How to Promote Empathy and Friendship in the Class
Fostering empathy and friendship in the classroom is essential in order to achieve good relationships and strong bonds among students. Teachers need to find the best tools to create this environment.
Empathy is a very important part of living in a community, and school is no exception to this; it is, after all, a type of community. People who are empathetic are generally more supportive. Also, academic success is easier to achieve if you’re able to understand others, help them, and work with them.
What does empathy really mean?
The word empathy is used a lot, but what does it really mean? To have empathy is to care about another person’s feelings. It involves thinking, feeling, and even having a physical reaction to what others feel when we relate to them.
Empathy makes it possible for friendships to emerge. To have empathy, we have to identify and understand other people’s feelings. In addition, we must care about these feelings and value them.
Resources for enhancing empathy and friendship in the classroom
We’re going to focus on some short films now and, if you show them to your class and get the children to comment on their content, then you’ll be promoting and working on empathy and friendship.
Mouse for Sale
A mouse is the main character in this story. Snickers is a mouse that feels rather lonely and, every day in the pet shop where he lives, he’s hoping for a child to appear and notice him. Since he has very big ears, the others always make fun of him. Then everything changes when a special child like him shows up at the shop – a child who really understands him.
Chicken or the Egg
In this video, we get to know a little piggy who loves to eat eggs. However, one day, everything changes when he falls in love with a chicken and knows he has a choice to make. In this story, we experience empathy with a good dose of humor with this unusual couple.
This video is just over a minute in length. Music is the main focus of this simple animated story which shows us how we feel if we’re able to put ourselves in someone else’s shoes, and how important it is to do this.
Using stories to promote empathy and friendship
Another interesting resource to encourage empathy is to read stories to the children. It’s great to read them aloud and let the children comment on them.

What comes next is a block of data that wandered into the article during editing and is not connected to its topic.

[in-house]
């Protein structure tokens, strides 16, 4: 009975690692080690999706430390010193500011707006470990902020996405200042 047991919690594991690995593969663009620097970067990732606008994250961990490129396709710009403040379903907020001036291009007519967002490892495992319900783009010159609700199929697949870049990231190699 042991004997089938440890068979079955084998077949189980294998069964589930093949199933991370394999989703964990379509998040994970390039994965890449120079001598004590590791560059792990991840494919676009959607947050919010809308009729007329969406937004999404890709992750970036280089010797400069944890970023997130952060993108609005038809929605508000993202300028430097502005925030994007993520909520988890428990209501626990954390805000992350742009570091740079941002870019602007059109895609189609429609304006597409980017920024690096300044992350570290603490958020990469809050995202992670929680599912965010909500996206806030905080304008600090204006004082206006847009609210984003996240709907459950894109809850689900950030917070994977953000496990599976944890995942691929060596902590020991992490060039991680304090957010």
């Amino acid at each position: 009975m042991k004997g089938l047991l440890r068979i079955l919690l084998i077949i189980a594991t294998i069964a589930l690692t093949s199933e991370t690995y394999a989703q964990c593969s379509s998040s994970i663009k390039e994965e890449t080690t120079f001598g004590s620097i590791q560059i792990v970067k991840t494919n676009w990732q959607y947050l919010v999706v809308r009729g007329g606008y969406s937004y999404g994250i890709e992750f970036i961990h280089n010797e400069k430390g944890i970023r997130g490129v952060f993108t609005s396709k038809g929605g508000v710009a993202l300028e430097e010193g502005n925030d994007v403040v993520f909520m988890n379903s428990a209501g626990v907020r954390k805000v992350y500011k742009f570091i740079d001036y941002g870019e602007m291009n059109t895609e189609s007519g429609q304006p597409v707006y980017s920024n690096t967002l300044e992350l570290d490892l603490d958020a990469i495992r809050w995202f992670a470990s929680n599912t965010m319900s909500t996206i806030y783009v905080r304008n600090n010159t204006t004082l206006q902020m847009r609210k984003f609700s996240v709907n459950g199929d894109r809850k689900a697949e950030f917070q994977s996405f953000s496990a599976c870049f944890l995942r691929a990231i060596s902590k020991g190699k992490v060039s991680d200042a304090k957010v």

Some examples we can use are:
Five Minutes of Peace – Jill Murphy (from age 3)
In this story, we see an elephant family having breakfast. Their mother needs some time for herself, and she prepares a hot bath and decides to have a bit of “me time.” The other elephants interrupt her, and the story that develops helps us to put ourselves in the place of others.
I’m the best – Lucy Cousins (from 3 years old)
Dog loves his friends very much, but he thinks he’s better than all of them. He even tells them why he thinks that. His friends feel very upset and get a bit fed up about it all. They decide to teach Dog a little lesson so that he can see that they’re good at lots of things too.
Using drama in the classroom
Drama is a powerful tool that we can use to work on and develop several social skills and values. It’s also one of the best ways to put ourselves in other people’s shoes. In our drama classes we can create small drama-based games to deal with conflicting issues in the group, and develop them together.
For example, we can take some sort of misunderstanding that has occurred in the classroom or the playground, maybe arguments the children have had, and create a small play where we’ll be able to see how other people feel or have felt.
So, we hope you’ve enjoyed our selection of activities to help work on empathy and friendship in class. This can always be done in a natural and fun way, and the students will gradually acquire these two values that are so important for their lives.It might interest you...
All cited sources were thoroughly reviewed by our team to ensure their quality, reliability, currency, and validity. The bibliography of this article was considered reliable and of academic or scientific accuracy.
- Jill Murphy. Cinco minutos de paz. Ed Kalandraka. 1986.
- Lucy Cousins. Soy el mejor. Ed. Parramón. 2010.